Assume that in 2010, you took out a 5/1 ARM mortgage for a total loan of $240,000. The ARM rate was tied to the 1-Year Treasury Constant Maturity Rate (CMT) from 2010 to 2017, and you qualified for a 3% margin. Here's what your interest and principal costs would have looked like based on the data we found for the historical CMT rate.

5/1 ARM Monthly Principal and Interest

YearARM RateMonthly Principal and Interest PaymentRemaining Balance

As expected, we can calculate the first five years of payments on our hypothetical ARM the same way we do for payments on a fixed rate mortgage of 3.30%. However, the sixth year of our example sees a rate change that requires new calculation. We can figure out the new payment by using the same equation for a fixed rate mortgage —except that the balance and term length have changed due to the payments already made. For 2015, you would need to calculate the monthly payments on a 25-year mortgage at 3.18% with a total loan amount of $208,814.

Of course, this excludes the taxes and homeowner's insurance premiums you'll need to pay each month as well. Because the CMT rate declined in 2015, a borrower would be fortunate enough to come out of the five-year fixed period just in time to get a small discount on the monthly payment. In addition, the CMT rate has gone up since 2015, which promises a continuous increase in payments with each annual adjustment.

Pros and Cons of Adjustable Rate Mortgages

Fixed rate mortgages make the most sense for long-term borrowers who plan to pay off their debt completely, while adjustable rate mortgages help reduce monthly costs for people who plan to refinance or sell their home in a few years. Most ARMs allow an initial period of fixed rate payments at a lower average cost than equivalent fixed rate mortgages. For example, the 5/1 ARM gives borrowers a rate lock lasting five years before adjustment begins. This can be a useful way to secure a lower payment as you wait to sell your property or refinance your mortgage.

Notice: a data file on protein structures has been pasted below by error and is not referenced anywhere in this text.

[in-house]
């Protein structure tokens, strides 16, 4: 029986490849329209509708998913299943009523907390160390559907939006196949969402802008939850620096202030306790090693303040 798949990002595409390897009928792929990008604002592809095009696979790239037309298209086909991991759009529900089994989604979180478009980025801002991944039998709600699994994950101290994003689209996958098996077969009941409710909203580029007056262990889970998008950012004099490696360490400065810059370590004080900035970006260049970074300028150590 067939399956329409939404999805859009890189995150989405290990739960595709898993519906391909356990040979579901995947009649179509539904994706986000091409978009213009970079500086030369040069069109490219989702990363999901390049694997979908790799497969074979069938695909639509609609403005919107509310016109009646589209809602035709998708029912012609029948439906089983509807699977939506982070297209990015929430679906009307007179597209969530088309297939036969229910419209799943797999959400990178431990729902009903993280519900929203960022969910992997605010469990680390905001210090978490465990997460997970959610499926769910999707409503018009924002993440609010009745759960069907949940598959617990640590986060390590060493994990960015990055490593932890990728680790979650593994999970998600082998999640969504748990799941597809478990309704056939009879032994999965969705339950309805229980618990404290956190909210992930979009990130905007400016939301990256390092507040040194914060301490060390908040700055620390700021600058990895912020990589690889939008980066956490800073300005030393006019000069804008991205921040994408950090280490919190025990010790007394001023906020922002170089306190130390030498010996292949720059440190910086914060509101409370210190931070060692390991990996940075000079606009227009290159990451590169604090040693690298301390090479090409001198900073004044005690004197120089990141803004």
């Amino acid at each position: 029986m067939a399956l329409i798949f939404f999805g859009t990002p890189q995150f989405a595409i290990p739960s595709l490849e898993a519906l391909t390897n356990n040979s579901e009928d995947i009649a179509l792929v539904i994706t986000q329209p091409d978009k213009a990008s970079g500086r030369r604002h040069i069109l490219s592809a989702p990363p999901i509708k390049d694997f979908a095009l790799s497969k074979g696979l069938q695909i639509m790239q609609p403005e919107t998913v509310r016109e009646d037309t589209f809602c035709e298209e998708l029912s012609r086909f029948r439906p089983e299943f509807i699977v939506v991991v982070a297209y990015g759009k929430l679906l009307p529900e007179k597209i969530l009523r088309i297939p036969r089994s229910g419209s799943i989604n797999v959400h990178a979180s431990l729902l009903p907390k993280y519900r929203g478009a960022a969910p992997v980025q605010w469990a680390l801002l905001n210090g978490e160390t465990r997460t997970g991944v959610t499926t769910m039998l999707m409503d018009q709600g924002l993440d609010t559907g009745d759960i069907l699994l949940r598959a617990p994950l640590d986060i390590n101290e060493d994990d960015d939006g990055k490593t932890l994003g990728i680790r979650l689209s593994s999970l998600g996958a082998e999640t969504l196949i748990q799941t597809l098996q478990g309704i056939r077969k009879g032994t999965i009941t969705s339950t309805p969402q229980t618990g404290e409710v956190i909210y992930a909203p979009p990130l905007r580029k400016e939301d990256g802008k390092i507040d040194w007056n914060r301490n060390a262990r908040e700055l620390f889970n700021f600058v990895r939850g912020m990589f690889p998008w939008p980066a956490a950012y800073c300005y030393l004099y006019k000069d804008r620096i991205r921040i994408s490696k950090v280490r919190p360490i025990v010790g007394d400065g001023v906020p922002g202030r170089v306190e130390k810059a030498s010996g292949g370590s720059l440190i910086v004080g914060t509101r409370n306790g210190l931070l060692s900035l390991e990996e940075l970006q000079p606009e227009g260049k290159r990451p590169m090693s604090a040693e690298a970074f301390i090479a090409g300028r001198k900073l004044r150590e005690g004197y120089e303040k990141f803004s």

Adjustable Rate Mortgages

Good for…Bad for…
  • People who plan to sell their home in five or six years
  • Homeowners planning to refinance their mortgages at a lower future rate
  • People who prefer a predictable monthly payment for the entire period of their mortgage
  • Borrowers with variable month-to-month income

However, there's no guarantee that you'll be ready to refinance or sell at a profit before the fixed rate period ends on your adjustable rate mortgage. If property values decline or your financial outlook takes a sudden hit, you may not be able to get out of the ARM before its interest rate climbs. Given these risks, many people opt for fixed rate mortgages even if they have plans to move in a few years. Monthly payments on a fixed rate mortgage stay the same throughout the entire repayment schedule. Many homeowners prefer paying slightly more in interest for the security and predictability of a fixed rate mortgage.

Chris Moon

Chris is a Product Manager for ValuePenguin with years of experience in addressing critical questions about mortgages and homeowners insurance. He spends his time evaluating insurance providers and policy features to understand where consumers might find the most cost-effective coverage. Chris has contributed insights to the New York Times and many other publications.

Editorial Note: The content of this article is based on the author’s opinions and recommendations alone. It has not been previewed, commissioned or otherwise endorsed by any of our network partners.